Once everything is installed and your optional Sass is up and running, there are several ways to view your Ionic Framework application.


You can start your Ionic project from a command line in the application folder using the ionic serve command.

ionic serve

This will open a local live-reload server in your desktop browser with any changes updating the browser output in real time.

It may be helpful to run the application in Chrome, using the Chrome DevTools Device Mode. We also find it helpful to switch the User-Agent to match the device you’re trying to emulate which can be done using a Chrome extension such as User-Agent Switcher for Google Chrome.

Ionic Upload to Ionic View

The Ionic Framework gives you the ability to publish your application to Ionic’s servers so you can view it from your native device. To do that, you’ll first need an Ionic user account.  As previously mentioned, you should be asked to create an account when starting a new project or you can create one when uploading.

To publish an app, run the following command from the application folder.

ionic upload

To view a published app, Ionic provides an incredibly helpful app known as Ionic View, available from the App Store for iOS and from Google Play for Android. Once installed on your native device, you can log in to Ionic View and your application will be available for viewing.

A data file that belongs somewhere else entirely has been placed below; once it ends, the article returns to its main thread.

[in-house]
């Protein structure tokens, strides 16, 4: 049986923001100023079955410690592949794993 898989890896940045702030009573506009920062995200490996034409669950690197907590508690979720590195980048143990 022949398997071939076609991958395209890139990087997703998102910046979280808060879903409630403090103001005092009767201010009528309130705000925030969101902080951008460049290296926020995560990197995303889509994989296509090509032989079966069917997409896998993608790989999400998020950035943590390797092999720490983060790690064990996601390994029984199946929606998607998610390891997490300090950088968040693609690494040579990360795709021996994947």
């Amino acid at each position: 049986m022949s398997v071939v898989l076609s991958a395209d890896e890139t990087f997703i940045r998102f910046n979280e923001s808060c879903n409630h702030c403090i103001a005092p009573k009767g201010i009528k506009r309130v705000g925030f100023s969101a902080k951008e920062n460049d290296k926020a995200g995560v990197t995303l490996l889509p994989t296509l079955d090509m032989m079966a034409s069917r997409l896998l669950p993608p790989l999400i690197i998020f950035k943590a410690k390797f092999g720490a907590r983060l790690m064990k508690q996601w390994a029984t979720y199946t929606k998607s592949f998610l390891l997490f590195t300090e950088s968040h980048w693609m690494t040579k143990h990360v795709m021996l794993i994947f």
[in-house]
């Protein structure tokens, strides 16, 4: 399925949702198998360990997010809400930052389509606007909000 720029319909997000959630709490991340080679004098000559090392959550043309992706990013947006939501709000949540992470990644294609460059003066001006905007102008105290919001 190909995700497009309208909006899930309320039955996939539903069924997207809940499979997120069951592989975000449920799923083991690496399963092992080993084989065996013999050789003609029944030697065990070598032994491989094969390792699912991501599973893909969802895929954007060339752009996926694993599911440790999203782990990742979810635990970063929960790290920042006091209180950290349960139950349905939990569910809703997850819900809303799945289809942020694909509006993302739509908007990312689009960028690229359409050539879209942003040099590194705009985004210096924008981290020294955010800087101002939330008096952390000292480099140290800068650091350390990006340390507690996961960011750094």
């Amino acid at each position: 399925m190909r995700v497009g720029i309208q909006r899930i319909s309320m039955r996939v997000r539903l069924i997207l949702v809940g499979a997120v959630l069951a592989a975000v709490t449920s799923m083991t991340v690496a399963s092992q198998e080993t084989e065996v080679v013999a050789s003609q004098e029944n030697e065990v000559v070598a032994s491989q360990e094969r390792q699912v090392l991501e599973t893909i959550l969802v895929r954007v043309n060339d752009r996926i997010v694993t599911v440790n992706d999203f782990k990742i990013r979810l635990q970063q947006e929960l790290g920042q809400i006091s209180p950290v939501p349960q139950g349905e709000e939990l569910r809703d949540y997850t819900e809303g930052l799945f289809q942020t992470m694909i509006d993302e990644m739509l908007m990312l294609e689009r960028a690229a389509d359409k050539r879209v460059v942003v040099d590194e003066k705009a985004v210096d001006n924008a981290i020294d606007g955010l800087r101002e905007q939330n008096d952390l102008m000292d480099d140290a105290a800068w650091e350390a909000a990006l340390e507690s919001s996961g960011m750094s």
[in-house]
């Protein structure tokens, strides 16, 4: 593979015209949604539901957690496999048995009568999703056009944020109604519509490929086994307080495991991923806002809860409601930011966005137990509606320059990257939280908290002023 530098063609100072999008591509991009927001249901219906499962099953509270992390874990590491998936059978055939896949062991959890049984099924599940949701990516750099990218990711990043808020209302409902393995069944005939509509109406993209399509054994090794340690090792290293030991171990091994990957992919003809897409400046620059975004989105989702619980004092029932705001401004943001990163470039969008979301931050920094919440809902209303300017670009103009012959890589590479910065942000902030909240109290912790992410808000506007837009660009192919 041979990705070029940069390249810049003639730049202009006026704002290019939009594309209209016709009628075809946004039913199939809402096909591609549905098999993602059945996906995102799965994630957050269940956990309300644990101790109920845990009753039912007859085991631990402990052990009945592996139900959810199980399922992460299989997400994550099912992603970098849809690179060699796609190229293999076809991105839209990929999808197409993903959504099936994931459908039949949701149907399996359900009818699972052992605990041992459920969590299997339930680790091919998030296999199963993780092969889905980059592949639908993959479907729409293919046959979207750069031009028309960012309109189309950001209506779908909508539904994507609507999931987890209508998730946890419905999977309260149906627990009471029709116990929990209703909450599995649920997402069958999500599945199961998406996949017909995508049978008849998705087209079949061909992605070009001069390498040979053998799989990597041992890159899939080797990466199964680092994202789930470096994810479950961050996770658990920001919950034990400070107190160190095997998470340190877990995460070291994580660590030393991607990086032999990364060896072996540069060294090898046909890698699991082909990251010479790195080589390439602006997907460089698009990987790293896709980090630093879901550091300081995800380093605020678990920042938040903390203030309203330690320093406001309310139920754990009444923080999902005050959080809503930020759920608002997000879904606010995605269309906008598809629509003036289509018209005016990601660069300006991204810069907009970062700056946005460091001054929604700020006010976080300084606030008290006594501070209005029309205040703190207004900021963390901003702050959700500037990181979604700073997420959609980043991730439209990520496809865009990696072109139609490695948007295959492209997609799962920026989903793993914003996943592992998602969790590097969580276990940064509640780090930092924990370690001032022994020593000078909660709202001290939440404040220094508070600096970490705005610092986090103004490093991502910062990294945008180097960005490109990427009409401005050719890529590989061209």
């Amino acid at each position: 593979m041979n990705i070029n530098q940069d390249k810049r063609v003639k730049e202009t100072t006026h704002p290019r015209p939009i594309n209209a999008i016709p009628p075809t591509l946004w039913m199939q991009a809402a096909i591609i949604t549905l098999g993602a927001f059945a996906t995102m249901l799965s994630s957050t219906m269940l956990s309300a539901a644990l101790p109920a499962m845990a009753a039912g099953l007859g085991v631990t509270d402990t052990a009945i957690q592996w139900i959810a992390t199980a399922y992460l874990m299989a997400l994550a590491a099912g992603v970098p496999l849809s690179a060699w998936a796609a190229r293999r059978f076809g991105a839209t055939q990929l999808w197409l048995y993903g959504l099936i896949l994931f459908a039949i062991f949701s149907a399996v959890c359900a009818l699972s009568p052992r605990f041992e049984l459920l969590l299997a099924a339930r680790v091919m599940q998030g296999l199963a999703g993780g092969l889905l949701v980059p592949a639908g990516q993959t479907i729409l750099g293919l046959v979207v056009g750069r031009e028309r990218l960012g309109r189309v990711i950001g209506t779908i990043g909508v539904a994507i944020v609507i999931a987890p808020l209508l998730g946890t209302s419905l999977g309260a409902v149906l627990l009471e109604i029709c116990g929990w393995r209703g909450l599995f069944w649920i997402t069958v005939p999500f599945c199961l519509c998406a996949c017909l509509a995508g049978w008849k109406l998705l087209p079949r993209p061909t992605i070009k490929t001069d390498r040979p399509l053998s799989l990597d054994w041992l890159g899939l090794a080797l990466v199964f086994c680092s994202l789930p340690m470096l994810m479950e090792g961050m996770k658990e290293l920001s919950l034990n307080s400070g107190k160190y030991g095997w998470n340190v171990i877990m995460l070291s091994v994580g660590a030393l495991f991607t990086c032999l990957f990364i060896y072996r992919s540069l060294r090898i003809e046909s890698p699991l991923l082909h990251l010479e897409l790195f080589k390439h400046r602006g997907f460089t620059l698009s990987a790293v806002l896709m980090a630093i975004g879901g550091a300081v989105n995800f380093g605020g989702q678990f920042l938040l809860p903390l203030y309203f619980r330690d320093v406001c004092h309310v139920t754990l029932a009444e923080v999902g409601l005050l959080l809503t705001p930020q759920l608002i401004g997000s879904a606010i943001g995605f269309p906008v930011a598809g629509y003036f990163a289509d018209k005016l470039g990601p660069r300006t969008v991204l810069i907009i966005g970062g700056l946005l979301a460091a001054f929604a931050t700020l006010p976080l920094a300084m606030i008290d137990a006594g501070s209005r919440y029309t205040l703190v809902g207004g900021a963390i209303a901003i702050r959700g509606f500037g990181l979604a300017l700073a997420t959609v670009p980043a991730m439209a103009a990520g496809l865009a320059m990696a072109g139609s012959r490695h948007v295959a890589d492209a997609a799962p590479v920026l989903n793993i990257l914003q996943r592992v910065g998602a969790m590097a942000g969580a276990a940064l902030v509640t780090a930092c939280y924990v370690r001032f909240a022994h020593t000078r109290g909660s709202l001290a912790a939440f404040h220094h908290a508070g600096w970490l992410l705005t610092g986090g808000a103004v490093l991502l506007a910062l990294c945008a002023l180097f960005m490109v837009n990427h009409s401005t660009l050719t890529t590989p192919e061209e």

Apps you publish are given a unique ID number. They are relatively private but anyone with the ID number can view them making it easy to test your work from different devices or share them with clients or colleagues with no additional effort.

You can update the app at anytime by rerunning the ionic upload command. You can also delete it from Ionic’s servers any time you like.

Simulator, Mobile Browser or Native App

As previously mentioned under Adding Platforms to Your Project, there are a number of dependencies for viewing in a simulator, in a mobile browser or as native app and isn’t typically necessary if you’re using Ionic View and some of Ionic’s other tools. If you’d like to view the application in one of these environments, please refer to Ionic’s Platform Installation and Testing Your App documentation.

Once Your App is Up and Running

With your app installed and running in the viewing method of your choice, you’re now able to start customizing it to make it your own.

We’ll explore customization and building out features in the next part of this series. Meanwhile, you can refer to the Ionic documentation to get started.